Eighth Grade
Abigail Addison, Abby Arnett, Drew Barrentine, Cannon Bosarge, Anna Claire Bush, Gibson Cheney, Jalia Coins, Caroline Courtney, Gunner Cress, Rachel Beth Deaton, Regan Felder, Tye Gardner, Connor Gee, Ferriday Rose Green, Sandon Guild, Samuel Hadley, Reid Hewitt, Tray Holeman, Harrison Johnston, Maggie Koury, Annalee LeDuff, Davis Lee, Parker Lowe, Clayton Mahaffey, Kennedy McKee, Anna Carlisle Nichols, Anne Barret Roberson, Ashton Tate, Sarah Beth Usey, Annalee Willson

Seventh Grade
Thomas Antici, Bailey Berry, Cade Breland, Sarah Clay, Elizabeth Copeland, Lucy Brooks Elfert, Mary Manning Farese, Cooper Flechas, Jeffrey Gao, Grayce Geary, Ann Cole Hammons, Sydney Grace Hewitt, Emma Duncan Hogue, Blake Jones, Ava Ladner, Drake Lester, Samuel Long, Merritt Nations, Anna Lauren Parker, Eliza Perkins, Dev Sharma, Louis Summerford, Camille Towery, Josh Watson, Olivia Claire Williford, Parker Yarborough

Honor Roll

Twelfth Grade
De’ja Bradford, Garner Cheney, Caroline Childress, Sam Ciaccio, Garrett Clarke, Kellan Clower, Kennedy Collins, Sophie Creath, Frances Anne Fortner, Cailynn Gregory, Katherine Hudson, Katie Johnson, Kyle LeDuff, Tre Lewis, Emma Lucas, James McLemore, Blake Mills, Mary Mitchell, Gage Morgan, Kennedy Neal, Walker Pedigo, Max Rogers, TJ Smith, Olivia Stringer, Isabel Temple, Bryant Thaxton, Sarah Grea Walker, Drake Warman

Eleventh Grade
Hayden Allen, Addison Avdoyan, Lailaa Bashir, Samantha Brown, Ellie Brent Cartwright, Darby Douglas, Owen Fracchia, Ariel Hayes, Ansley Hill, Thomas Iupe, Sean Lackey, Francie LeDuff, Ashley Manning, Reese Overstreet, Isabelle Partain, Tafarri Pleas, Carneilus Powers, Dylan Ramey, Emory Rhodes, Logan Thomas

Tenth Grade
Joseph Adams, Lili Alford, Emily Burks, Brent Butler, Yazzy Chambers, Lizzy Childress, John Eric Clark, Kellum Clark, Ava Del Vecchio, Ginny Dyess, Gracie Eubank, Land Gebhart, Sydney Guy, Hannah Hardee, Logan Hatten, Russell Hawkins, Gabrielle Healy, Caroline Hill, Alayla Jackson, William Janous, Henry Lee, Christian Luckett, P.J. Martin, Sara Evelyn McClintock, Ja’Ree Myers, Douglas Noble, Keishun Pickett, Alex Rushing, Will Travelstead, Don Waller, Reed White, Mary Gray White

Ninth Grade
Simms Baker, Parker Bracken, Rosemary Caldwell, Mackenzie Coburn, Julianna Copeland, Ava Crawford, Jenna Daly, McNeill Dinkins, Mary Grace Downs, Turner Easley, Isabelle Eiland, Meredith Fielder, Tristan Foster, Krislyn Gibson, Gus Gordon, Fumilayo Hall, Garner Hixon, Michael Hogue, Andrew Holmes, Hallie Gray House, Ford Hudson, Caitlin Johnson, Graham Laseter, Nicole Lawrence, Marie Lewis, Michael Lowe, Jonathan Lucas, Pryor Mehrle, Jesse Montgomery, Hensley Moulder, Thomas Nance, Anna Blake Reed, Elena Roberts, Elise Robinson, Bryant Seago, Ally Sessums, Ella Jane Simmons, Emily Thompson, McKenna Thompson, Jack Varner, Kate White, Delaney Williams, Samia Wilson, Anne York

Eighth Grade
Jordan Bertschler, Andrew Burks, Elizabeth Castle, Davis Cress, Caroline Crisler, Ashley Crump, KD Davis, Morgan Dilworth, Matthew Frost, Parker Grant, Hudson Hadley, Anthony Jasinski, Libby Lohmeier, Brooks Magee, Daniel Martin, Molly McClure, Charlie Nutter, Hayden Parr, Olivia Quin, Will Rhodes, John Moak Scarbrough, Garrett Smith, Reed Travelstead, Banks Whittington, John Wicks, Drew Williams

Seventh Grade
Stella Allen, Molly Baldwin, Mary Peyton Barnette, Gwen Bishop, Emily Buchanan, KK Clark, Lila Eubank, Mary Grace Foster, Lilly Gebhart, Mia Healy, Houston Hearn, Win Hooker, Josie Huff, Adams Kennedy, Walker Lake, Cruise Nance, Gracie Drew Pratt, Brooke Rogers, Kendall Ross, Dane Stevens, Dajionae Weathersby, Bennett Wier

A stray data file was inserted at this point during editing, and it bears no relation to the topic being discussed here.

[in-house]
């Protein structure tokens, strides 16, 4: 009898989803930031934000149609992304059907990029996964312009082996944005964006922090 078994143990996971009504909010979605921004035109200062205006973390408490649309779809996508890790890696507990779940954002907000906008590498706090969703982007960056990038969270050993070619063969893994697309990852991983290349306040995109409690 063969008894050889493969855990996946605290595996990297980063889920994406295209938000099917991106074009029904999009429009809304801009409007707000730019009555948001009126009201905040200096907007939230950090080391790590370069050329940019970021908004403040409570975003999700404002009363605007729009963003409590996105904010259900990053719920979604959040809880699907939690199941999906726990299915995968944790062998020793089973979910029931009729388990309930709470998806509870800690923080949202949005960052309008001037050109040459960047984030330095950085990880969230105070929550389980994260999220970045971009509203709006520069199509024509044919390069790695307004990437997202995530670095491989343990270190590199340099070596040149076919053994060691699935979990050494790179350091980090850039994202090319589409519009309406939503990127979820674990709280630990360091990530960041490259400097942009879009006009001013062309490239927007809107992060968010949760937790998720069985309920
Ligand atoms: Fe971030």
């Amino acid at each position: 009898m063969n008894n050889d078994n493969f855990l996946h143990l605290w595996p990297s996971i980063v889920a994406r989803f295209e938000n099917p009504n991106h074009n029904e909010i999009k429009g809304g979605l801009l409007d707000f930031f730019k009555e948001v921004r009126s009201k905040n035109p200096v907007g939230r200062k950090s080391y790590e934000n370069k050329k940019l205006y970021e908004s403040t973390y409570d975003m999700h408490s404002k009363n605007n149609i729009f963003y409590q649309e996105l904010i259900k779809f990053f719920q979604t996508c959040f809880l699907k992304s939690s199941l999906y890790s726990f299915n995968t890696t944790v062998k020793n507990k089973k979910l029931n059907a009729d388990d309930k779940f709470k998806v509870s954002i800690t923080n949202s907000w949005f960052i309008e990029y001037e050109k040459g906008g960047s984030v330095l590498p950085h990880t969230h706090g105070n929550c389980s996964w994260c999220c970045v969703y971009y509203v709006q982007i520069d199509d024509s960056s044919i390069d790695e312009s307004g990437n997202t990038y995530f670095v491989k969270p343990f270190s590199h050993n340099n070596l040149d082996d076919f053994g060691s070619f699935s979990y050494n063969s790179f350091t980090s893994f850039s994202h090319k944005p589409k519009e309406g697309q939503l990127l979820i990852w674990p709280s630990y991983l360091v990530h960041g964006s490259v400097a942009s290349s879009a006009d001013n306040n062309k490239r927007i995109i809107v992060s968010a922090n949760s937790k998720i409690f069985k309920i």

Impacting Writing for Middle School a Goal of Megan Logan


“Everything changed this summer,” says Megan Logan. Ready to stay at home and teach her children, she was surprised to receive a call from Middle School Dean Matt Morgan. It was two weeks before classes would start, and Morgan asked Logan to join the Jackson Academy faculty and teach eighth grade English.

Sudden change is not new in Logan’s life. While in her junior year of college she was diagnosed with Hodgkin lymphoma. “One day I came home from church and there was a knot,” she points to her chest, “that had not been there.” Early diagnosis gave her a good prognosis, but still meant leaving the University of Southern Mississippi for a semester and moving home to Clinton to complete treatment in Jackson.

“You would never expect something like that to happen to you in college. Nobody does,” says Logan, “but the Lord used it for good and really grew my faith during that time.” As her location changed, so did her perspective. “I said I was going to be a business woman,” she recalls. “I was going to make lots of money.” Instead, she set out to work in the same field her father and mother had made their careers in – education. “I realized what was important to me and that if I was going to work I wanted to do something that was fulfilling, and I also wanted a career that allowed me to have lots of family time, so teaching became evident that that was just what the Lord had for me.”

Logan completed her degree at Mississippi College and taught at an independent school and in the Clinton public school system with her husband, James Logan. He is now in seminary, and with four children at home it seemed impossible for Logan to take on a full time teaching position. Logan still recalls her response to Dean Morgan’s call: “I said, ‘There’s no way.’” A visit to campus for a tour and interview erased her uncertainty. “Everybody was just so warm and friendly,” says Logan. Jackson Academy’s emphasis on community quickly had her hooked. “It was an environment I was excited to bring my family into,” she says.

“Everything was just right here.” For Ella in fifth grade, Sarah in first, and Mae in kindergarten, JA provided a perfect match for Logan to teach while her children had access to quality, holistic education. Her youngest child, Henry, is two years old and spends his days under the care of an aunt.

As Logan’s family settles into the JA community, she is settling into teaching eighth grade English at a new school. She focuses on teaching students to apply grammar skills in writing. From teaching personal narratives to research papers, she exudes passion for her subject and students.

Logan knows firsthand the importance of a good teacher. At Hinds Community College, Dr. Beverly Fatherree taught Logan’s English course in such a way that “it really changed the way I thought about just about everything and how writers viewed the world and how they communicated and how [writing is] so important that it touches all aspects of life.”

As Megan Logan works to impact the lives of her students, she seeks to do more than teach ideas. She seeks to embrace the opportunity her visit to JA showed her – an opportunity to become part of a community. “I really do feel like the teachers here all care about the students,” she says. “It’s not just academics. Academics are very important, but it feels like a family.”